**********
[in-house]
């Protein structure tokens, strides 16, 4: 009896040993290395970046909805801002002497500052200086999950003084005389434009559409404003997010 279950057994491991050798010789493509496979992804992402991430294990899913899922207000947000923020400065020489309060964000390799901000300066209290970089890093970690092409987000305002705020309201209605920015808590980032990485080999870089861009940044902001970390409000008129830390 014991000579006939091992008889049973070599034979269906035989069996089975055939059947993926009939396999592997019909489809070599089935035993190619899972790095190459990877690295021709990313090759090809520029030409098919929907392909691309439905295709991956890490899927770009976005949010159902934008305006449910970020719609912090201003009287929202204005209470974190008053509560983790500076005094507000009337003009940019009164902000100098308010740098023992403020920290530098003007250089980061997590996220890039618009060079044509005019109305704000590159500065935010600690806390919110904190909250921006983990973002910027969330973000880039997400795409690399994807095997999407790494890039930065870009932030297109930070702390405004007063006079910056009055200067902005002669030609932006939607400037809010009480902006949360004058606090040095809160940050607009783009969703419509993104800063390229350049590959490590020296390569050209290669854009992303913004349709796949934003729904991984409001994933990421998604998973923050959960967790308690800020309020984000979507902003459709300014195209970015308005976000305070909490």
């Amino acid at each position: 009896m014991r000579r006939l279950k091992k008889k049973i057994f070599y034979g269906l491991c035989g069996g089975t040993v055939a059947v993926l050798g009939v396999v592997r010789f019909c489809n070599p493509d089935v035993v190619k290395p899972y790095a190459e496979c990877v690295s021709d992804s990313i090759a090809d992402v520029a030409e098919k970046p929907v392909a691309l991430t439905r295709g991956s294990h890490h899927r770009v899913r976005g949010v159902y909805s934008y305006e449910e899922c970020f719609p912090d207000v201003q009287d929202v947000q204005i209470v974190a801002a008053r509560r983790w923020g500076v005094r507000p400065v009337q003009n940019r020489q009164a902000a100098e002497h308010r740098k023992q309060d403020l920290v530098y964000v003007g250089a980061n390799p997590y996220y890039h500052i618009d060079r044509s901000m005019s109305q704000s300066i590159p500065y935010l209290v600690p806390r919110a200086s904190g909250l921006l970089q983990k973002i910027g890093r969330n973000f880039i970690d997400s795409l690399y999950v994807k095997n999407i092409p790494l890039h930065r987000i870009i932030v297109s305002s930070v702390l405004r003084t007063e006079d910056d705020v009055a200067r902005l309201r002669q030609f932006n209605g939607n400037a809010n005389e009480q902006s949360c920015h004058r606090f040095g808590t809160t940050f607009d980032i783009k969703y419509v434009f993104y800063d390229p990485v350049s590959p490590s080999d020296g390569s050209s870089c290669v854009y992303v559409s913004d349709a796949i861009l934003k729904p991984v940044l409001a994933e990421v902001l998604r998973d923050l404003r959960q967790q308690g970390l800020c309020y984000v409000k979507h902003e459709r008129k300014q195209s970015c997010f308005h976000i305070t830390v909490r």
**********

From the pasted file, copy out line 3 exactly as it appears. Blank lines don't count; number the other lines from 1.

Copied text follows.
């Amino acid at each position: 009896m014991r000579r006939l279950k091992k008889k049973i057994f070599y034979g269906l491991c035989g069996g089975t040993v055939a059947v993926l050798g009939v396999v592997r010789f019909c489809n070599p493509d089935v035993v190619k290395p899972y790095a190459e496979c990877v690295s021709d992804s990313i090759a090809d992402v520029a030409e098919k970046p929907v392909a691309l991430t439905r295709g991956s294990h890490h899927r770009v899913r976005g949010v159902y909805s934008y305006e449910e899922c970020f719609p912090d207000v201003q009287d929202v947000q204005i209470v974190a801002a008053r509560r983790w923020g500076v005094r507000p400065v009337q003009n940019r020489q009164a902000a100098e002497h308010r740098k023992q309060d403020l920290v530098y964000v003007g250089a980061n390799p997590y996220y890039h500052i618009d060079r044509s901000m005019s109305q704000s300066i590159p500065y935010l209290v600690p806390r919110a200086s904190g909250l921006l970089q983990k973002i910027g890093r969330n973000f880039i970690d997400s795409l690399y999950v994807k095997n999407i092409p790494l890039h930065r987000i870009i932030v297109s305002s930070v702390l405004r003084t007063e006079d910056d705020v009055a200067r902005l309201r002669q030609f932006n209605g939607n400037a809010n005389e009480q902006s949360c920015h004058r606090f040095g808590t809160t940050f607009d980032i783009k969703y419509v434009f993104y800063d390229p990485v350049s590959p490590s080999d020296g390569s050209s870089c290669v854009y992303v559409s913004d349709a796949i861009l934003k729904p991984v940044l409001a994933e990421v902001l998604r998973d923050l404003r959960q967790q308690g970390l800020c309020y984000v409000k979507h902003e459709r008129k300014q195209s970015c997010f308005h976000i305070t830390v909490r």